The Michigan Court of Appeals Reverses Summary Disposition Regarding Priority of No-Fault Benefits When Employment Status Is In Dispute
By: Melissa Schoder
In Marougi, et al v Auto Club Ins Co, an unpublished opinion of the Michigan Court of Appeals (Decided October 22, 2015), the Court of Appeals reversed the lower court’s decision granting summary disposition to Auto Club in an employment status dispute.
The plaintiff, Raad Marougi, was a truck driver who worked with a company called Express-1 Inc., whom Marougi also leased a truck from. Marougi did not insure the leased truck but did have a valid insurance policy for one of his personal vehicles through the Defendant, Auto Club. The truck that the plaintiff leased was, however, insured by Express-1 through Great West Casualty Company. The Court of Appeals ruled that Express-1 was an owner of the truck pursuant to MCL 500.3101 as they held the legal title to the vehicle. As such their insurance policy for the truck was valid and the plaintiff was not barred from PIP benefits.
As the plaintiff was not precluded from claiming PIP benefits, he would look to his own no-fault insurance carrier for coverage as highest priority. However, as the defendant pointed out, pursuant to MCL 500.3114(3) there is an exception to this general rule when the injury occurs while occupying a vehicle that is owned or registered by the individual’s employer. In which case, the injured individual would receive PIP benefits from the insurance carrier of the employer versus their own personal insurance carrier. Thus, the issue hinges on whether the plaintiff’s status at Express-1 was an employee, self-employed or an independent contractor.
As discussed by the Court, relying on Adanalic v Harco Nat’l Ins Co, 309 Mich App 173 (2015), an individual’s status as an employee for purposes of MCL 500.3114(3) is determined by the application of the “economic reality test”. Continuing to explain that “By this test, factors to be considered include: (a) control of the workers’ duties (b) payment of wages (c) right to hire, fire and discipline, and (d) the performance of the duties as an integral part of the employer’s business towards the accomplishment of a common goal.” The Court further stated that an independent contractor is not considered to be an employee under the Michigan No-Fault Act.
Evidence supporting the notion that the plaintiff was an employee includes the plaintiff’s own testimony during his deposition that he worked for Express-1, that Express-1 was his current employer, and that he leased his truck from his employer. He received medical benefits and training from Express-1 to ensure that he complied with company standards. The plaintiff had listed Express-1 as his employer on both his Great West and Auto Club applications for benefits and Great Lakes had paid for PIP benefits on his behalf.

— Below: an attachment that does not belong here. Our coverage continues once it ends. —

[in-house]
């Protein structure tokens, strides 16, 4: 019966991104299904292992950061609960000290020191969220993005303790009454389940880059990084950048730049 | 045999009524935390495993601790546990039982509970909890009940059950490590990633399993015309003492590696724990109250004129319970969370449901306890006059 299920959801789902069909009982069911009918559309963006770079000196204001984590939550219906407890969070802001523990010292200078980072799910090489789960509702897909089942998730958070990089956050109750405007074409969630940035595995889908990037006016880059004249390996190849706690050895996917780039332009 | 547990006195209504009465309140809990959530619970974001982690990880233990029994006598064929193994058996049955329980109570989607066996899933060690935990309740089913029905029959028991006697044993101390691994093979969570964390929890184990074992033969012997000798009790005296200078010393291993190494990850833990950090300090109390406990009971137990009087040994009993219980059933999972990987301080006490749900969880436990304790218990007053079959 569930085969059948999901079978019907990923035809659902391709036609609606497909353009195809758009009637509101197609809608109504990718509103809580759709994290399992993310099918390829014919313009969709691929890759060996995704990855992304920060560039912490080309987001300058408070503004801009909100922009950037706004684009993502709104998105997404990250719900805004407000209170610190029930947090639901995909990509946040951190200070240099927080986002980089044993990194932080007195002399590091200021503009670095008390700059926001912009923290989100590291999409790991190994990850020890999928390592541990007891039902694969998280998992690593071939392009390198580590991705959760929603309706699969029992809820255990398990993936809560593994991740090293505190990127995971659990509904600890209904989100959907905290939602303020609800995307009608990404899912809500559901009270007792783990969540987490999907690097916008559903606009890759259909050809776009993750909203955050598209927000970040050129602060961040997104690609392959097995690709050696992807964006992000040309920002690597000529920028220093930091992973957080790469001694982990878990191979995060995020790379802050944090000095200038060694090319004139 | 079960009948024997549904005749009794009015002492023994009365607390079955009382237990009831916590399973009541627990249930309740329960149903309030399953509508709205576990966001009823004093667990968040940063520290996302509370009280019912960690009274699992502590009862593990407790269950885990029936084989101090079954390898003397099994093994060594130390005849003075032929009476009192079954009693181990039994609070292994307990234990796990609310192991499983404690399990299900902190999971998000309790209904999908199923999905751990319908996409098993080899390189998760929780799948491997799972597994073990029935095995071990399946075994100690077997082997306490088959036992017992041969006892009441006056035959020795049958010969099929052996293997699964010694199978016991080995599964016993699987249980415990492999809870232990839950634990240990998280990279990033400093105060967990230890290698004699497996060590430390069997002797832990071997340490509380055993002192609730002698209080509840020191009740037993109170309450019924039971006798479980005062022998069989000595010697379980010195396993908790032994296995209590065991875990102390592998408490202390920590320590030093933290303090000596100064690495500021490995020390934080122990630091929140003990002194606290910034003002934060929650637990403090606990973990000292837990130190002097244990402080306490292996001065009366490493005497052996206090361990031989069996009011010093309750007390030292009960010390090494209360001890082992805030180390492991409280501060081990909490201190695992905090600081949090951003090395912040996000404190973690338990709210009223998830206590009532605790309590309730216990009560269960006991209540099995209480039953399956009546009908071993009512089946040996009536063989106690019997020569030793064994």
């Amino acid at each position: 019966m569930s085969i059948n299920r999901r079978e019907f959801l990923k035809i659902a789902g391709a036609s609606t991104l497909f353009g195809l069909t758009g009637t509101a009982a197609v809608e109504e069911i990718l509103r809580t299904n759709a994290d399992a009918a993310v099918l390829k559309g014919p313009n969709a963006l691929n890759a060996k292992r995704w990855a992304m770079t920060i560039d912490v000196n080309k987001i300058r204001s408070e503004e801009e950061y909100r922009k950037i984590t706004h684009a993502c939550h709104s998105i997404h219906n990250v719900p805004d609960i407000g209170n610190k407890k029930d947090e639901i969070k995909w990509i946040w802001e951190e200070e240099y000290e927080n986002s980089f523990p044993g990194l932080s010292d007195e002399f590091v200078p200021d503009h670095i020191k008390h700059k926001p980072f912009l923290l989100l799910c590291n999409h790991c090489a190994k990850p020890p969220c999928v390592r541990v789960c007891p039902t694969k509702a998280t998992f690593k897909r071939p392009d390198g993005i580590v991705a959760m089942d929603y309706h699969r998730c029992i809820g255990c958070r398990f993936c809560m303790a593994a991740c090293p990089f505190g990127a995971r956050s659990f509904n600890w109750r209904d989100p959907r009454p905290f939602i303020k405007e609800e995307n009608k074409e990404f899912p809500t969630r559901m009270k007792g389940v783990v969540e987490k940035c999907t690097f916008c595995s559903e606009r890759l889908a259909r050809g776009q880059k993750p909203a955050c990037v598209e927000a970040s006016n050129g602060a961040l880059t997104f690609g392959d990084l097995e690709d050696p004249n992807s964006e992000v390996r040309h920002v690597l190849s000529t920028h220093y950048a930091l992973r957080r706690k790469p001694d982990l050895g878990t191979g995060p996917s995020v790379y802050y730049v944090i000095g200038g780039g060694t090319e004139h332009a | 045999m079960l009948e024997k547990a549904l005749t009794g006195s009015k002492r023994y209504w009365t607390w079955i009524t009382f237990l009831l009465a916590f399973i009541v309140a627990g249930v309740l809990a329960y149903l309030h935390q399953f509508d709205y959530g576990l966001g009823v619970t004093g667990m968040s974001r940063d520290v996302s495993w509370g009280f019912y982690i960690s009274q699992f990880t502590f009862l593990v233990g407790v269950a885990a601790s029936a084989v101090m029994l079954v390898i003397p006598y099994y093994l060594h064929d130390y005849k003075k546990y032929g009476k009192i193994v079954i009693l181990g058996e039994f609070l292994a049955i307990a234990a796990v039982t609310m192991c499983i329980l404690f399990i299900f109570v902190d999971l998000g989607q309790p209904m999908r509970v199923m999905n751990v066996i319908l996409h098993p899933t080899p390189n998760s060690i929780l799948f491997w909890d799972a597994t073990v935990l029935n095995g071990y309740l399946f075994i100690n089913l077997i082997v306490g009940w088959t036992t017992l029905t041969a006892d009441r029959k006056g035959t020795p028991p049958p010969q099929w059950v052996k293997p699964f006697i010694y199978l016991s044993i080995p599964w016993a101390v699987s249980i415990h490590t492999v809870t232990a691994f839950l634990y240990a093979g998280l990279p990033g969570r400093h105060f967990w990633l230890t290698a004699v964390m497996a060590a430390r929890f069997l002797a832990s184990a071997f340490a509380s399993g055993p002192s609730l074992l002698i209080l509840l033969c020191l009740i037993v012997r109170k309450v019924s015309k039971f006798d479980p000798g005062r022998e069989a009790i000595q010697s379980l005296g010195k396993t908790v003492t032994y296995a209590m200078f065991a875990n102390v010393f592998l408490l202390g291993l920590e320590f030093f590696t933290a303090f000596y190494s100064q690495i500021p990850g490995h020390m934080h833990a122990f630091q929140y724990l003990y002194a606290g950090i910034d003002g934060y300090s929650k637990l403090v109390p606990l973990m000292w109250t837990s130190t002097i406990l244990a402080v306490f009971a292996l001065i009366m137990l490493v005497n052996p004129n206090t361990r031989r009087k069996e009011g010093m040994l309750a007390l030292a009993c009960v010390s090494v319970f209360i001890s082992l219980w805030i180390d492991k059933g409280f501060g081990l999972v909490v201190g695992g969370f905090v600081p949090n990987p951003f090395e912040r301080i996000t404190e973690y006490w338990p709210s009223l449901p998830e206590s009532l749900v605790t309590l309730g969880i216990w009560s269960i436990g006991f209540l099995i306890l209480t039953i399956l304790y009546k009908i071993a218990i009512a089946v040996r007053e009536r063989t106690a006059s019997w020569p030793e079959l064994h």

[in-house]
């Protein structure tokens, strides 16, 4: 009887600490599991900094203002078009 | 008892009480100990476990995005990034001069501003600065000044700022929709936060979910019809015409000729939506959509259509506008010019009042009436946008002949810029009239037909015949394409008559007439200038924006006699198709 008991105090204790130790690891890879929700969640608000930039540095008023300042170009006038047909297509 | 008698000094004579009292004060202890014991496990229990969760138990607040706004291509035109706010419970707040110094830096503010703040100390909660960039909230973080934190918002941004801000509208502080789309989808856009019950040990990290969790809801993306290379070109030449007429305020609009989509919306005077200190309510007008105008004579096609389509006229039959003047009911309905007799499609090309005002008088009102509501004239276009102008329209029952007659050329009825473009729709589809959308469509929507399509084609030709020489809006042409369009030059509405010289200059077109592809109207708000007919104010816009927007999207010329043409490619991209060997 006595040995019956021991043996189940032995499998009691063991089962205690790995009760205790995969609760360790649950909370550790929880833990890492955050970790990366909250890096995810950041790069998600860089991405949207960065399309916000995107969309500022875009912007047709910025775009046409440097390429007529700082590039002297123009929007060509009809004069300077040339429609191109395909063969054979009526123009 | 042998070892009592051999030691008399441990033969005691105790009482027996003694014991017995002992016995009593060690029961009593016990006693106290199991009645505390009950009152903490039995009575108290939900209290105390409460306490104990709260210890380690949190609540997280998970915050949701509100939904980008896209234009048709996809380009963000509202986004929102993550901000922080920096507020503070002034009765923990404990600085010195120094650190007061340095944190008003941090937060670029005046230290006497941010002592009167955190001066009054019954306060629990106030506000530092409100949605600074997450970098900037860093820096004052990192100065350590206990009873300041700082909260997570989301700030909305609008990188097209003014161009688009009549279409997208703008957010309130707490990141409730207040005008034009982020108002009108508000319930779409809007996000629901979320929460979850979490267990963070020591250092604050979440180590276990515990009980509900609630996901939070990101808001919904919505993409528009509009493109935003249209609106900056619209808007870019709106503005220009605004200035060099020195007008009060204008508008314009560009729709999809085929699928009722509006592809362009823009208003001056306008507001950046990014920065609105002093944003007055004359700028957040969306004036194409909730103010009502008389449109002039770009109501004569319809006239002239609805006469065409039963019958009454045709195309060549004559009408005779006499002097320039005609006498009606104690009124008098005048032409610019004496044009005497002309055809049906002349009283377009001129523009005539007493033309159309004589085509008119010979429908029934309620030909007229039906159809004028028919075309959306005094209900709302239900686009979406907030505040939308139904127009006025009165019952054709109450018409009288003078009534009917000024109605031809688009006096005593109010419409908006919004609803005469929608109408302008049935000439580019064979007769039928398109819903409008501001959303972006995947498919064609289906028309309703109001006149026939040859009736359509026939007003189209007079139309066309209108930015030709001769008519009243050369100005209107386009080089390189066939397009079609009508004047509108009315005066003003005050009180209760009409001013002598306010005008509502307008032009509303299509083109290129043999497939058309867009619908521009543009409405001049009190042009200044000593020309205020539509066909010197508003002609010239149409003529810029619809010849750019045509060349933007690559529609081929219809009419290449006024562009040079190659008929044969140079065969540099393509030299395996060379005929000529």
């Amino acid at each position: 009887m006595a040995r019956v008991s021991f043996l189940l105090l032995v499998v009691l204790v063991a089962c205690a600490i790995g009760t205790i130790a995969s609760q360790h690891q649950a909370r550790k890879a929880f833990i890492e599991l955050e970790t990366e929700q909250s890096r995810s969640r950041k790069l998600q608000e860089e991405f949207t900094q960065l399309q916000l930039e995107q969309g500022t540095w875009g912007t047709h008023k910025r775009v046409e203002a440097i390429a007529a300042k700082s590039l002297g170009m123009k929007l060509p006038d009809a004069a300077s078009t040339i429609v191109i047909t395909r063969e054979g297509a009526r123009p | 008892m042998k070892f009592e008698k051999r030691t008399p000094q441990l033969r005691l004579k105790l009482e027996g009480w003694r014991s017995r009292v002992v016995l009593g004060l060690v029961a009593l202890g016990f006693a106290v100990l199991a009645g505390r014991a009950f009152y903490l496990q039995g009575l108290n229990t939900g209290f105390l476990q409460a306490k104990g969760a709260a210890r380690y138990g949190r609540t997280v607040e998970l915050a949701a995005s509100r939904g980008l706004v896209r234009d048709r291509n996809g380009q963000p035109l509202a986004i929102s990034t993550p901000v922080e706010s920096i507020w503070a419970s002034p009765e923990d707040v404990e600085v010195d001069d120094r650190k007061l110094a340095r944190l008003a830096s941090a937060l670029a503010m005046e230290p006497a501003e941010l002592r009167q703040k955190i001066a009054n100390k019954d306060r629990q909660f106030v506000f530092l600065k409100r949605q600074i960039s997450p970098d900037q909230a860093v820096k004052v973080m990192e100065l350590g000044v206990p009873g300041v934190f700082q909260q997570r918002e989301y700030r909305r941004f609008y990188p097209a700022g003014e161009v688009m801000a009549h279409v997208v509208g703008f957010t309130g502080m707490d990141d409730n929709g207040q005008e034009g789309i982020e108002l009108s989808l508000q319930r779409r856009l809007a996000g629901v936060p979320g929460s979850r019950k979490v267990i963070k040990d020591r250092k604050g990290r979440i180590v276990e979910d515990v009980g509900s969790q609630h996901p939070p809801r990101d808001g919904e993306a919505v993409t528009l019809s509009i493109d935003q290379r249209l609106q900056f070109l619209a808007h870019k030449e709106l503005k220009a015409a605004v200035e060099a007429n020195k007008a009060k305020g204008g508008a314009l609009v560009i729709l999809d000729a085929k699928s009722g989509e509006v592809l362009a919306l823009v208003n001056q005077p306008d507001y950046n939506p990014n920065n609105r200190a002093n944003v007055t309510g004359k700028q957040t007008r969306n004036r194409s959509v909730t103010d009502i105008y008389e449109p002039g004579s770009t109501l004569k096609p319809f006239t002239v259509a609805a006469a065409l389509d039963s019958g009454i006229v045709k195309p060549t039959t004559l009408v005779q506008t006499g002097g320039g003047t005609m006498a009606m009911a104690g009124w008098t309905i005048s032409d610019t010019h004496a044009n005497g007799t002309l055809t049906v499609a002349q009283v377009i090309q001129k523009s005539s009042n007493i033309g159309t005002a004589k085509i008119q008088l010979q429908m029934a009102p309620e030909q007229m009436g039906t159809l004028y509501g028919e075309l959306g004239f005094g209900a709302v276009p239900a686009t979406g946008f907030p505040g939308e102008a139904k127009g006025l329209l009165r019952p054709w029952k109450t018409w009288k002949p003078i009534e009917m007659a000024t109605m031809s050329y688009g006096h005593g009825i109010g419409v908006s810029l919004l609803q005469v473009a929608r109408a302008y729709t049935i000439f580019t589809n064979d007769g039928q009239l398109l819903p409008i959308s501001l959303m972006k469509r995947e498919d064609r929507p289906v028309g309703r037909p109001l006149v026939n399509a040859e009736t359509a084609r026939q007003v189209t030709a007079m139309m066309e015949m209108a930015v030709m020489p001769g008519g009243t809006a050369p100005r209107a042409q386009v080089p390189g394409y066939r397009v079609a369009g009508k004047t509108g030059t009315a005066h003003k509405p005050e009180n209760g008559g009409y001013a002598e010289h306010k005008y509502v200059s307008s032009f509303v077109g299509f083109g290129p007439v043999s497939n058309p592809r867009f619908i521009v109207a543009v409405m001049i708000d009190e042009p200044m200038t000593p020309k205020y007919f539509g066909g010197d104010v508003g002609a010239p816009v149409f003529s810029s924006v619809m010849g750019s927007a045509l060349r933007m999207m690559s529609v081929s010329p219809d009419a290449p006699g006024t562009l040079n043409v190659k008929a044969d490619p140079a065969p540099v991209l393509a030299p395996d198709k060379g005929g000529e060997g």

Conversely, the plaintiff received little to no supervision from Express-1, left alone to make deliveries after receiving the addresses directly from the dispatcher. The plaintiff had no supervisor at the company. He received a 1099-Misc tax form from Express-1, listing his income as “nonemployee compensation” without any taxes withheld by Express-1 on his behalf.
The Court concluded that if the plaintiff was an employee of Express-1, or self-employed, then coverage would be proper through Great Lakes Casualty. If he was an independent contractor, PIP coverage was proper through his personal insurance carrier Auto Club.
Unfortunately, the Trial Court did not apply the economic reality test to this case or issue a decision on plaintiff’s employment status when granting Auto Clubs Motion for Summary Disposition. Instead, the Trial Court held in an order that “it does not matter if plaintiff was an independent contractor or employee,” that the defendant was entitled to summary disposition regardless. The Court of Appeals disagreed.
The Court of Appeals ruled that the application of the economic reality test to the facts of the case fails to establish the plaintiff’s employment status as a matter of law. Ultimately, the Court found that a genuine issue of material fact existed concerning whether or not the plaintiff was an employee or an independent contractor of Express-1. As such, The Court ruled that a judgment as a matter of law was improper and reversed the trial court’s decision remanding the case for further proceedings.